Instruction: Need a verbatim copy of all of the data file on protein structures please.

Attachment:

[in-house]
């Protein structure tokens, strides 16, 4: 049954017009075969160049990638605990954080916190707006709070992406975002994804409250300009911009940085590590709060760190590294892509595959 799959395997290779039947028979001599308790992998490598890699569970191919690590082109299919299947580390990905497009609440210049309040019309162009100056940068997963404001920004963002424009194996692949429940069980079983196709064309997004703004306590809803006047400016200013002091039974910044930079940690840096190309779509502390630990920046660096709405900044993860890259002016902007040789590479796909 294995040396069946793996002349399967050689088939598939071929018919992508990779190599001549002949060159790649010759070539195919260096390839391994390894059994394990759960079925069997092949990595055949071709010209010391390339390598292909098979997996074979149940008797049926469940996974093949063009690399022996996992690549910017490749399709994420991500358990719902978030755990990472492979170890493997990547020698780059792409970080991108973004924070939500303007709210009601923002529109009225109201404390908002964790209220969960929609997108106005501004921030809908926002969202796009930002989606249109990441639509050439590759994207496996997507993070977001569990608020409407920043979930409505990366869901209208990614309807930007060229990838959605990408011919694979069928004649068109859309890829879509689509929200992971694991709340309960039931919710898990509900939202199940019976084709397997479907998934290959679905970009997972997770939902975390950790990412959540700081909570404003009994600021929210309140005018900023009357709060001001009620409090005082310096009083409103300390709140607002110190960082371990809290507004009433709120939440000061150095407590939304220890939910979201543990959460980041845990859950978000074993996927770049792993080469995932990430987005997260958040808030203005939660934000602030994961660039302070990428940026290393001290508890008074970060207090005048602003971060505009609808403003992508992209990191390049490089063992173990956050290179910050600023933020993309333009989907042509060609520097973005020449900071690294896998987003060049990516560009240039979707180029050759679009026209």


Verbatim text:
[in-house]
């Protein structure tokens, strides 16, 4: 049954017009075969160049990638605990954080916190707006709070992406975002994804409250300009911009940085590590709060760190590294892509595959 799959395997290779039947028979001599308790992998490598890699569970191919690590082109299919299947580390990905497009609440210049309040019309162009100056940068997963404001920004963002424009194996692949429940069980079983196709064309997004703004306590809803006047400016200013002091039974910044930079940690840096190309779509502390630990920046660096709405900044993860890259002016902007040789590479796909 294995040396069946793996002349399967050689088939598939071929018919992508990779190599001549002949060159790649010759070539195919260096390839391994390894059994394990759960079925069997092949990595055949071709010209010391390339390598292909098979997996074979149940008797049926469940996974093949063009690399022996996992690549910017490749399709994420991500358990719902978030755990990472492979170890493997990547020698780059792409970080991108973004924070939500303007709210009601923002529109009225109201404390908002964790209220969960929609997108106005501004921030809908926002969202796009930002989606249109990441639509050439590759994207496996997507993070977001569990608020409407920043979930409505990366869901209208990614309807930007060229990838959605990408011919694979069928004649068109859309890829879509689509929200992971694991709340309960039931919710898990509900939202199940019976084709397997479907998934290959679905970009997972997770939902975390950790990412959540700081909570404003009994600021929210309140005018900023009357709060001001009620409090005082310096009083409103300390709140607002110190960082371990809290507004009433709120939440000061150095407590939304220890939910979201543990959460980041845990859950978000074993996927770049792993080469995932990430987005997260958040808030203005939660934000602030994961660039302070990428940026290393001290508890008074970060207090005048602003971060505009609808403003992508992209990191390049490089063992173990956050290179910050600023933020993309333009989907042509060609520097973005020449900071690294896998987003060049990516560009240039979707180029050759679009026209």